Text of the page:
Unions are down, but don’t count them out

Published in the Mille Lacs Messenger, March 9, 2011

If you recall your history, the second half of the 19th century was when the U.S. became an industrial superpower led by capitalists with names like Astor, Rockefeller, Morgan and Carnegie.
These so-called “robber barons” made their name by donating huge amounts of their fortunes to public works, but they often made their fortunes by unfair and sometimes brutal treatment of workers, be they Chinese on the railroads, Blacks and Mexicans in the fields, or European immigrants in the sweatshops and mines.
Mark Twain dubbed it “the gilded age” as a joke. “Gilt” is a thin veneer of gold that masks the cheapness of the underlying material. The age of the robber barons, much like today, looks good on the outside, but if you scratch it you find a rusty tin can.
It was during the gilded age that the unions got their foothold in the U.S. as workers responded to poor working conditions by organizing, striking, and demanding decent treatment.
Unions then, as now, were a correction against the greed of the ownership class, which inevitably leads to an increasing gulf between owners and workers.
We’ve seen a similar dynamic play out recently in the Middle East. People will put up with only so much abuse before they stand up to their oppressors — be they brutal dictators or smiling businessmen.
There are two views of the labor/ownership divide. One says the workers owe their jobs to the owners; the other says the owners owe their wealth to the workers. Both are true, flipsides of the same coin. But when the gulf between the two grows too wide, a clash is in the offing.
Unions gave us the 40-hour, five-day week, paid vacation, pensions, and health insurance. As unions have declined (from a third of the U.S. workforce in 1979 to 7.2 percent today), so have spending power and benefits of middle class workers.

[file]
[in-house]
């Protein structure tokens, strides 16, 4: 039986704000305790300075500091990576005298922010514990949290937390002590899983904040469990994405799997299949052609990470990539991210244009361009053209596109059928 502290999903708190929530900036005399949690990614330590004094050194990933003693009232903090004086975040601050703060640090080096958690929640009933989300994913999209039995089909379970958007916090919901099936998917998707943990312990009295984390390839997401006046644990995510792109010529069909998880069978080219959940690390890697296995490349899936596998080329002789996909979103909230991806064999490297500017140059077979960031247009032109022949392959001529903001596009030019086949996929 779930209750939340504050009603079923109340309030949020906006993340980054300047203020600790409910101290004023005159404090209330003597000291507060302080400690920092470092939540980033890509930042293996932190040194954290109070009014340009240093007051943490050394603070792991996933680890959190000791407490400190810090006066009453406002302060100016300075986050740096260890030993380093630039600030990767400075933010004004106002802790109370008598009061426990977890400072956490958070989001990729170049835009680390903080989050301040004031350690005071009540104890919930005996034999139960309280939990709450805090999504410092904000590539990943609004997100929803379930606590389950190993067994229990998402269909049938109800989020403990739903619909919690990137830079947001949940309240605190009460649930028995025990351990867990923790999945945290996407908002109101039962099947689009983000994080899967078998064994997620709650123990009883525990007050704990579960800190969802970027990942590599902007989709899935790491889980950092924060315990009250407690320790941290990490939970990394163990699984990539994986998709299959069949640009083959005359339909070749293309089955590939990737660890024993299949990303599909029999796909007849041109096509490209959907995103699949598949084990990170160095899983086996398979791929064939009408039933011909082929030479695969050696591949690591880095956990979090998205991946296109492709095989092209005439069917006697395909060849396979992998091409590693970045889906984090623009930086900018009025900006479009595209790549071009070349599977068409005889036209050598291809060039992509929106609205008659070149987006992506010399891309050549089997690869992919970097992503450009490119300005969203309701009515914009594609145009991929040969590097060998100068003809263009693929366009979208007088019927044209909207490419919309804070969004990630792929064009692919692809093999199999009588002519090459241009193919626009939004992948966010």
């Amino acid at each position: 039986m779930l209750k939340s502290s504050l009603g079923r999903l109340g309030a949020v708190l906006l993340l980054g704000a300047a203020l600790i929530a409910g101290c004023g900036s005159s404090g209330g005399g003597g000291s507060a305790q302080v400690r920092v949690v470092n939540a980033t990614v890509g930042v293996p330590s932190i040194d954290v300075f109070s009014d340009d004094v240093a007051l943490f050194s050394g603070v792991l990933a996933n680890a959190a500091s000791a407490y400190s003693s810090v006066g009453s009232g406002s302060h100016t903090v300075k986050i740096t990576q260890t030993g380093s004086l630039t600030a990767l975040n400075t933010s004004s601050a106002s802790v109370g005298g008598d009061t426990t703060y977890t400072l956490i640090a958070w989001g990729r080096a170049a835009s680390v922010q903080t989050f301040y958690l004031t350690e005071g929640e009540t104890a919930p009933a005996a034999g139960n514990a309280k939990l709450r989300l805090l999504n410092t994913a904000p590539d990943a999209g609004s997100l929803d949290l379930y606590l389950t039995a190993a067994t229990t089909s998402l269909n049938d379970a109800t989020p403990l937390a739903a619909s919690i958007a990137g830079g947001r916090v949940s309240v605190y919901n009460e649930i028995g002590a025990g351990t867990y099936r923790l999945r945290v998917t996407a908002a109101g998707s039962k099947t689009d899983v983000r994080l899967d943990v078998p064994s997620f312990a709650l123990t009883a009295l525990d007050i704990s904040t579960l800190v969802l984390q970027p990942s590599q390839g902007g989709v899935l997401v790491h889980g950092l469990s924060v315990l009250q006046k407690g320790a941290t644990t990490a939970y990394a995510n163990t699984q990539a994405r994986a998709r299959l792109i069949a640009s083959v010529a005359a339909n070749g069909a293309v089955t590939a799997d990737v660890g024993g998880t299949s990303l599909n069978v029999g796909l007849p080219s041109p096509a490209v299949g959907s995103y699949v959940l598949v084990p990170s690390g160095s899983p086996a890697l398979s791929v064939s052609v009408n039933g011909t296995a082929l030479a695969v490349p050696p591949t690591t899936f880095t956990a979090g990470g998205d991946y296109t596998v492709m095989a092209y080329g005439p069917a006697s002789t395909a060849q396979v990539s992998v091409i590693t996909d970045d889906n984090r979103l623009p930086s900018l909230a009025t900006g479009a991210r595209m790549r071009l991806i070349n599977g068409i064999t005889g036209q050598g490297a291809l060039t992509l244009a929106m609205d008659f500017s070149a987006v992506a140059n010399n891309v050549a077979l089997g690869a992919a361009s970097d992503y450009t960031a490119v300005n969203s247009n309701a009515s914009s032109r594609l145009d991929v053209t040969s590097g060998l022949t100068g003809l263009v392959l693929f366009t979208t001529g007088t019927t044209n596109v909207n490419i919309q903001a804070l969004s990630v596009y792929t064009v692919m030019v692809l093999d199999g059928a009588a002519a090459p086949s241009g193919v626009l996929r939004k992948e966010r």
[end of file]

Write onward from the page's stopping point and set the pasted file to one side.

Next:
The pundits on the right have portrayed public workers as pigs at a trough, drawing our attention away from the real pigs who are so unsatisfied with their exorbitant wealth that they whine about slightly higher tax rates — even though their rates are nothing compared to those in other industrialized nations, and their compensation dwarfs that of their counterparts overseas.
The pay of public and private sector workers is not that different. Former Labor Secretary Robert Reich says public employees make 11 percent less than private employees with the same level of education. And by the way, they also fund 86 percent of their own retirement benefits.
What’s really at stake in Wisconsin is not a balanced budget. Many states without collective bargaining are facing huge deficits. Many with, aren’t. What’s at stake is the future of state politics. Union donations to Democrats are the only counterbalance to right-wing corporate money flowing to Republicans.
Gov. Scott Walker, with help from billionaire industrialists like the Koch brothers, is trying to create a permanent majority by killing unions in order to deplete Democratic coffers.
He and his friends in other states may succeed in the short term, but eventually, unions will come roaring back, when the ownership class fails to keep them happy with fair wages and decent benefits.
The rich could stave that off indefinitely if they’d share more of their wealth with the working people of America. Sadly, though, greed tends to rule the heart, and our top-heavy American society, with the wealth concentrated among a small group, will eventually crumble under its own weight.

Brett Larson is the editor of the Messenger.

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